"Religion is a hypothesis about the world: the hypothesis that things are the way they are, at least in part, because of supernatural entities or forces acting on the natural world. And there's no good reason to treat it any differently from any other hypothesis. Which includes pointing out its flaws and inconsistencies, asking its adherents to back it up with solid evidence, making jokes about it when it's just being silly, offering arguments and evidence for our own competing hypotheses...and trying to persuade people out of it if we think it's mistaken. It's persuasion. It's the marketplace of ideas. Why should religion get a free ride"

Greta Christina

Thursday, 5 February 2015

"Three Parent" IVF is not a moral issue

A recent vote in the house of commons means that Britain is one of the first countries in the world to legalise an IVF procedure that involves taking the nucleus of one egg and inserting it into the cytoplasm of another egg which has had its own nucleus removed while , crucially, retaining its mitochondria.
a mitochondrion
Mitochondria are organelles whose primary function is to supply energy to the cell and during reproduction they are passed down in the cytoplasm of the egg which means they always travel down the maternal line. Defects in the mitochondria can cause debilitating diseases and infant mortality and it is these conditions that the technique is designed to prevent by substituting healthy mitochondria prior to fertilisation. This will of course be a boon to couples at risk of passing on mitochondrial diseases to their offspring as it enables them to have a healthy child with nuclear DNA from both natural parents; up until now it has only been possible for such couples to conceive with a complete donor egg or a surrogate.
Offspring born of this technique are referred to as “three parent babies” which I think is unfortunate because for one thing it’s not strictly true from a genetic standpoint and for another I suspect it has contributed to some of the unnecessary moral panic that surrounds it.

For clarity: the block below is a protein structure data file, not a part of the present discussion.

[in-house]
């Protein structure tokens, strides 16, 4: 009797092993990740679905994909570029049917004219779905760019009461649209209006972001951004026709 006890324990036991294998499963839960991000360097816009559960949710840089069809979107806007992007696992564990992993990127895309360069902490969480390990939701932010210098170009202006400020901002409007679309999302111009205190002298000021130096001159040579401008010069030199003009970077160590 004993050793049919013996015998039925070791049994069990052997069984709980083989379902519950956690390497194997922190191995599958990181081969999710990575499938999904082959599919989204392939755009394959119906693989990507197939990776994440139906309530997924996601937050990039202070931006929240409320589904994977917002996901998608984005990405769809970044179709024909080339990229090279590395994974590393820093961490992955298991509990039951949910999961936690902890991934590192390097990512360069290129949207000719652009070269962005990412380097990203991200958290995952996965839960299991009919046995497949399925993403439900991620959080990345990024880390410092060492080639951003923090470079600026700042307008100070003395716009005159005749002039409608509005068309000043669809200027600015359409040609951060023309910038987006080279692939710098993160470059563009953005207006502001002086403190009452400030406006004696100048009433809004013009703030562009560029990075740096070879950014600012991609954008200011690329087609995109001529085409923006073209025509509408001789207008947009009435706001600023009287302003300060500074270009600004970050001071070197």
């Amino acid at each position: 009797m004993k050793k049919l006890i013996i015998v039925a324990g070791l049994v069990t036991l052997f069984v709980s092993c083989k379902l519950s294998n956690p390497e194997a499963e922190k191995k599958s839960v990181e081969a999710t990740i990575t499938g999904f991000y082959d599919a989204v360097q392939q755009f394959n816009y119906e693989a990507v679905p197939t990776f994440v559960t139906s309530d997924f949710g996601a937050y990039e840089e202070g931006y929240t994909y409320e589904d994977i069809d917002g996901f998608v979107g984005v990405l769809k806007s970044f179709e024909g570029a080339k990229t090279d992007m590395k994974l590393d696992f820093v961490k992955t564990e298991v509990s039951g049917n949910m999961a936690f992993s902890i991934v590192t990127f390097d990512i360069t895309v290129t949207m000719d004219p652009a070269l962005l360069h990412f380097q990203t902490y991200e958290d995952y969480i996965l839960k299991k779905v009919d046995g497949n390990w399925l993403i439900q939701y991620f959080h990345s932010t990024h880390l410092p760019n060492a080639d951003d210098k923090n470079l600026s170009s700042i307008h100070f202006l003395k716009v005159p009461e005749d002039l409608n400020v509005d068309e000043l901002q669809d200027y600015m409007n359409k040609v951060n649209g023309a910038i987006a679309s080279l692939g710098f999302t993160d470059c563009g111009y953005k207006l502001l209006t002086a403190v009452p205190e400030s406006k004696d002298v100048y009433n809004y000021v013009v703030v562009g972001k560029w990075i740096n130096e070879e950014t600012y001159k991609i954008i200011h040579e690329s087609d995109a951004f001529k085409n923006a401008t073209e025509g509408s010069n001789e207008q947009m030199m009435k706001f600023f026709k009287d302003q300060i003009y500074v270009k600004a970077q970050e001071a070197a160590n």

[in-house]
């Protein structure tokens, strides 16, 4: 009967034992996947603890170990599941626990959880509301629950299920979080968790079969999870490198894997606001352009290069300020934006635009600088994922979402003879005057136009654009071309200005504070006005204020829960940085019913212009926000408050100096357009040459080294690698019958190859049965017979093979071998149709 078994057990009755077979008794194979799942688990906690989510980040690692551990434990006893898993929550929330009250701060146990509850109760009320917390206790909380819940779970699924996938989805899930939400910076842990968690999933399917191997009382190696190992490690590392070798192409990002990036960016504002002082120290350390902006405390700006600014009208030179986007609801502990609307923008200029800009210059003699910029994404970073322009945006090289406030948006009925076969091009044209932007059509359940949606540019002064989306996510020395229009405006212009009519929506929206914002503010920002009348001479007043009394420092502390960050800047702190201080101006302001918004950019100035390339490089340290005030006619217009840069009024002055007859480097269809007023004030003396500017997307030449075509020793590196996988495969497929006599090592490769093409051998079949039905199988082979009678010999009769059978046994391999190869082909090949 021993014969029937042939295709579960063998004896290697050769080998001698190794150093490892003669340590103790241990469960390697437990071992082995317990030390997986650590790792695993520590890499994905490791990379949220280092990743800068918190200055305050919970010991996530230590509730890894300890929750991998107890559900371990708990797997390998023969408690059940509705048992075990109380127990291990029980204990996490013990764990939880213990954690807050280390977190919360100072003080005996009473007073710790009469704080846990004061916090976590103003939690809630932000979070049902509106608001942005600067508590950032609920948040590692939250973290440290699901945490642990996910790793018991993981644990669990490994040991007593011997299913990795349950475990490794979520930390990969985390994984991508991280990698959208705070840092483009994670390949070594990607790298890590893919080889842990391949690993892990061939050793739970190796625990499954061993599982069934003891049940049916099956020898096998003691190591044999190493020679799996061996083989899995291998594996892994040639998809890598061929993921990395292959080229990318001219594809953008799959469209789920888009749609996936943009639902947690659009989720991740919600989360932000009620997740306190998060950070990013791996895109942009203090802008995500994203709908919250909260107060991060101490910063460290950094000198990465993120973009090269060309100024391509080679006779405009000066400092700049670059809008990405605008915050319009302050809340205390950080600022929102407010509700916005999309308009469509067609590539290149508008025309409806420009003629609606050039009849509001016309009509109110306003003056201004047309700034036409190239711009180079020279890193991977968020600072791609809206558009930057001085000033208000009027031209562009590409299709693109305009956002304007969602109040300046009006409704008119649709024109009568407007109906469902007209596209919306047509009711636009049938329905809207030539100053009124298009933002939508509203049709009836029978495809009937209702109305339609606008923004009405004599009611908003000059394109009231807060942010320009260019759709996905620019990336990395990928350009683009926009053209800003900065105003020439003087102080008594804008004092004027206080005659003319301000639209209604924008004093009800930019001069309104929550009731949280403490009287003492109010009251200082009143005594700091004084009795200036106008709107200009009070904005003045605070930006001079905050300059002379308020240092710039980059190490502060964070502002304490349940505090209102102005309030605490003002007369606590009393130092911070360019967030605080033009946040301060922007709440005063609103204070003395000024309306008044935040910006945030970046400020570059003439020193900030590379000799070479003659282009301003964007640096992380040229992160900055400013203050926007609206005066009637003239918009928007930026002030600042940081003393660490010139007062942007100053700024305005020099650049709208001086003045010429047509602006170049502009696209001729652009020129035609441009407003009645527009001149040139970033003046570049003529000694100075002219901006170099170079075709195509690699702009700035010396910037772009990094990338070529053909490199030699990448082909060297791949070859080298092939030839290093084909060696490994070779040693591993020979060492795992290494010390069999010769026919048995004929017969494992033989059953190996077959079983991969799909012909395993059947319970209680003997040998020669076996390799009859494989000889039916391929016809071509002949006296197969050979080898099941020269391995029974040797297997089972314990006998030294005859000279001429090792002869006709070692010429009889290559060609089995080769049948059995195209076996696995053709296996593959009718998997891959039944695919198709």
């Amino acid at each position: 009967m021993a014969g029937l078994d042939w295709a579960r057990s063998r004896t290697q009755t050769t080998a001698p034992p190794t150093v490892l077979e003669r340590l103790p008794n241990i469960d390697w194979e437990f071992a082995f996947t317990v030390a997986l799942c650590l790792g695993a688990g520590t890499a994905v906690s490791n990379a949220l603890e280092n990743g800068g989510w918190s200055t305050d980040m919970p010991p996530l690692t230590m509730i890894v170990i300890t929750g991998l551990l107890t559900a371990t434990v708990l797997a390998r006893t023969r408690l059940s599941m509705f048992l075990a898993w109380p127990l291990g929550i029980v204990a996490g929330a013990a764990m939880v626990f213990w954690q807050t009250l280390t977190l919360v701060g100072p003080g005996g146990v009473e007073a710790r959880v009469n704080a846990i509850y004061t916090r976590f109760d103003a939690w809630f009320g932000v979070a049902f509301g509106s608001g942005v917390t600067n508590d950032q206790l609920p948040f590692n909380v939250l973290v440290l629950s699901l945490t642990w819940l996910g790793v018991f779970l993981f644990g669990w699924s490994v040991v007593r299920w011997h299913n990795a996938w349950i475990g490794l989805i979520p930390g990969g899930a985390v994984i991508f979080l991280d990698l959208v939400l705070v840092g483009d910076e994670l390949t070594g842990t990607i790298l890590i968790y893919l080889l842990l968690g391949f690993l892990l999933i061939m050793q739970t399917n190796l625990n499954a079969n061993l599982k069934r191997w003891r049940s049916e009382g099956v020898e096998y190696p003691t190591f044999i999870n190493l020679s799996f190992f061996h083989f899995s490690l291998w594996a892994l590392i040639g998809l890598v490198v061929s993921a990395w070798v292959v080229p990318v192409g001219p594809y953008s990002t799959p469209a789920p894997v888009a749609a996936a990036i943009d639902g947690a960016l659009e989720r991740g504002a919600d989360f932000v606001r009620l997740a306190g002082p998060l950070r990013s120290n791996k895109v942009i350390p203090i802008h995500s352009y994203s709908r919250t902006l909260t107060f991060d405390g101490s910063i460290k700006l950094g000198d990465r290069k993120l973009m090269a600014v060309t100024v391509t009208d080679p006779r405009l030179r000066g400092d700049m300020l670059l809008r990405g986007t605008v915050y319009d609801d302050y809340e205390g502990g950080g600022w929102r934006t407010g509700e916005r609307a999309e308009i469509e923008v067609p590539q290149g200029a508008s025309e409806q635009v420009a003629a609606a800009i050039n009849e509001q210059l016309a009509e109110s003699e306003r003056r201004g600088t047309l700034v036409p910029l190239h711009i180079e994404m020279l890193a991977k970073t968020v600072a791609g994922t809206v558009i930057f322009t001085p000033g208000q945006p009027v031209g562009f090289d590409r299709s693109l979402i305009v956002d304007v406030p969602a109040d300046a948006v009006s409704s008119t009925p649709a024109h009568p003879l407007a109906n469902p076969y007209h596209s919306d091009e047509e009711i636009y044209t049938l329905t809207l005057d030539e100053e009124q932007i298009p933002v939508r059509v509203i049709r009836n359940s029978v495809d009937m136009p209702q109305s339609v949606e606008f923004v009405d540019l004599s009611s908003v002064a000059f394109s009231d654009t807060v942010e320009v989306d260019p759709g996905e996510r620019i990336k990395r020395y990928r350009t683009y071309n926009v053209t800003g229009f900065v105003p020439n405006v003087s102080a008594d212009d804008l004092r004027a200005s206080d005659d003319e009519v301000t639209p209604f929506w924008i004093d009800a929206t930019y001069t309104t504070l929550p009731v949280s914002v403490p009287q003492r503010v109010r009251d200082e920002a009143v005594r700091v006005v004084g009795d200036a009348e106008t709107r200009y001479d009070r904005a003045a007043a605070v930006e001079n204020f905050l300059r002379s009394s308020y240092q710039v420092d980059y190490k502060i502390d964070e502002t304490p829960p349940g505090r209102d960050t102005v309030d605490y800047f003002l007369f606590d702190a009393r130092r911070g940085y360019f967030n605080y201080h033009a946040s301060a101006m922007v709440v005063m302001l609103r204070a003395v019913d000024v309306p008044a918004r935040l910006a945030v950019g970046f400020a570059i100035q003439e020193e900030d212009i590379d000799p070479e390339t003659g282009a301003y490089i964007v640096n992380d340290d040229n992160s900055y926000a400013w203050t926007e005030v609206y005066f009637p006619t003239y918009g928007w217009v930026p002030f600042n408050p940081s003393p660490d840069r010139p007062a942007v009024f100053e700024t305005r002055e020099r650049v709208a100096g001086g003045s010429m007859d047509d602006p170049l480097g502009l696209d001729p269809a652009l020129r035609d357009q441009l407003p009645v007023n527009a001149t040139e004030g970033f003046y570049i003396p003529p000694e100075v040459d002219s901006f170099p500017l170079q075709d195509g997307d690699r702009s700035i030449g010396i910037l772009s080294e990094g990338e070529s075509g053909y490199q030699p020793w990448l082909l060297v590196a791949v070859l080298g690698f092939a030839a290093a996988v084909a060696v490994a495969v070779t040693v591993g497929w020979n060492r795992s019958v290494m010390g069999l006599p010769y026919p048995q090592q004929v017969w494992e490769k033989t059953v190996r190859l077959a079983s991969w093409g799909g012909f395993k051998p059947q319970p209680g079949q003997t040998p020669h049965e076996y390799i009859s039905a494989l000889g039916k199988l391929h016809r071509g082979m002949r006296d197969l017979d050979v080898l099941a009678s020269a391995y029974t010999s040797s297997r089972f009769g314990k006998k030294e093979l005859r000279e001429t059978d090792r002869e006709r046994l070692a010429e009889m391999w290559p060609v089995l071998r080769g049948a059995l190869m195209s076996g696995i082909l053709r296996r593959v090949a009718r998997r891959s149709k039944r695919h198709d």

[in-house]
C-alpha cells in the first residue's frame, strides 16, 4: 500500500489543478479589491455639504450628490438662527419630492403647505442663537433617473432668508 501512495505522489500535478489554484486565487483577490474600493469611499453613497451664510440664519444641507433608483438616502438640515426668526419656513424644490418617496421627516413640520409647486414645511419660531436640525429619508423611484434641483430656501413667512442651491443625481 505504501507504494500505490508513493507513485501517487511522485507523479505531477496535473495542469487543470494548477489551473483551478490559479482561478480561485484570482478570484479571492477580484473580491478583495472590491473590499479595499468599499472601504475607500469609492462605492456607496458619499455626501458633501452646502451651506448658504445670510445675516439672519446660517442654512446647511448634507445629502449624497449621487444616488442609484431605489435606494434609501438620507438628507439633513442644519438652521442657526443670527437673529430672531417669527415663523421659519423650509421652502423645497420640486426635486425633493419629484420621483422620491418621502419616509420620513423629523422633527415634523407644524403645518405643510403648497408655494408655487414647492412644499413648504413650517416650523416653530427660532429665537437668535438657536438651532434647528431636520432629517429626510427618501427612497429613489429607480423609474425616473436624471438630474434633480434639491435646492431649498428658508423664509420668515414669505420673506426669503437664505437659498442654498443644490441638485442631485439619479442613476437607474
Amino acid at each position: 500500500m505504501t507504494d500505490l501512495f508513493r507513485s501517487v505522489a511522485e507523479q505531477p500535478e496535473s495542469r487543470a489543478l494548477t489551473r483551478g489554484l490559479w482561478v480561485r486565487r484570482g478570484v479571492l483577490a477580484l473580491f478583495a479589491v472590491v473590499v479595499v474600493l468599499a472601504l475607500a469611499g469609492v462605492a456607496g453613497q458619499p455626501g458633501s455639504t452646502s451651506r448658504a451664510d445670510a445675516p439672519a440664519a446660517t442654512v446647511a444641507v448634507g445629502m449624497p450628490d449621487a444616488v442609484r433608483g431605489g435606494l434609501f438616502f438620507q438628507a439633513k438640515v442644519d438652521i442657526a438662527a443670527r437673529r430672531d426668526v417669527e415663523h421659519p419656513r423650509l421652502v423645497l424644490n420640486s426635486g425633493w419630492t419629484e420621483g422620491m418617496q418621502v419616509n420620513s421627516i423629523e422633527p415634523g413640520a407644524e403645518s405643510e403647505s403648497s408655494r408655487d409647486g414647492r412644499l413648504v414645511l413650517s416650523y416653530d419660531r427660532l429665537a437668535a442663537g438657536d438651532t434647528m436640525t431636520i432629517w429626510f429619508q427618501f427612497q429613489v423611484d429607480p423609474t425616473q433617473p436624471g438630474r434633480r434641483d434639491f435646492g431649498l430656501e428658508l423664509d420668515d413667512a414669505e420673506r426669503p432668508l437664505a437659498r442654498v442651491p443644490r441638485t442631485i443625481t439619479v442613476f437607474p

Much of the objection to legalising this form of IVF has come (predictably) from the Church with both Catholics and Anglicans claiming scientific uncertainty as their rational but in fact the technique has been well tested and the people who actually understand the science are satisfied of its safety, with the usual caveats. Given the Vatican’s antipathy to any artificial fertilisation techniques I suspect their objections are entirely ideological and can therefore be ignored. For example Bishop John Keenan, the Bishop of Paisley, was among the Catholic leaders who condemned the technique claiming it “seeks to remove anyone affected by certain conditions from the human gene pool”. Of course what it actually does is remove the condition from the gene pool, the “anyone” in the above nonsense never existed except in the abstract.
Other objections seem more reasonable, for example the concern that the mitochondria continue into subsequent generations, but are grounded in a misunderstanding of mitochondria and their origins as the “powerhouse of the cell”. The “three parent” moniker is inappropriate because although the mitochondria contain DNA it is their DNA and does not contribute to human characteristics outside of the somatic effect of its function. The entire nuclear DNA in this technique, the stuff that can be considered to count, is derived from the natural parents and not from the donor of the egg. Ethically this is more akin to a transplant than genetic engineering.
Another point that has been missing from the public debate is that mitochondrial DNA is not really ‘human’ at all because these organelles are endosymbionts, remnants of previously free-living proteobacteria that either infected or were absorbed by other primitive cells over 1.5 Billion years ago. Over evolutionary time the mitochondria lost the genes necessary for autonomy and retained just enough for their own reproduction and metabolic function within their hosts. The gestalt of these two primitive cells formed the first truly eukaryotic cells that are the basis of all complex life.
I’m not convinced that any ethical Rubicon has been crossed by approving this technique. In fact, even if at some future date it is discovered that by some genetic tinkering in the nuclei of eggs destined for IVF we could eliminate cystic fibrosis or some other debilitating genetic condition we should do it. I do not subscribe to the sort of genetic essentialism that some, including rather bizarrely the church, seem to indulge in and although I’m prepared to accept that somewhere amongst all possible applications of human genetic engineering there will be some ethical red lines we’re nowhere close when it is used solely for the elimination of heritable diseases.

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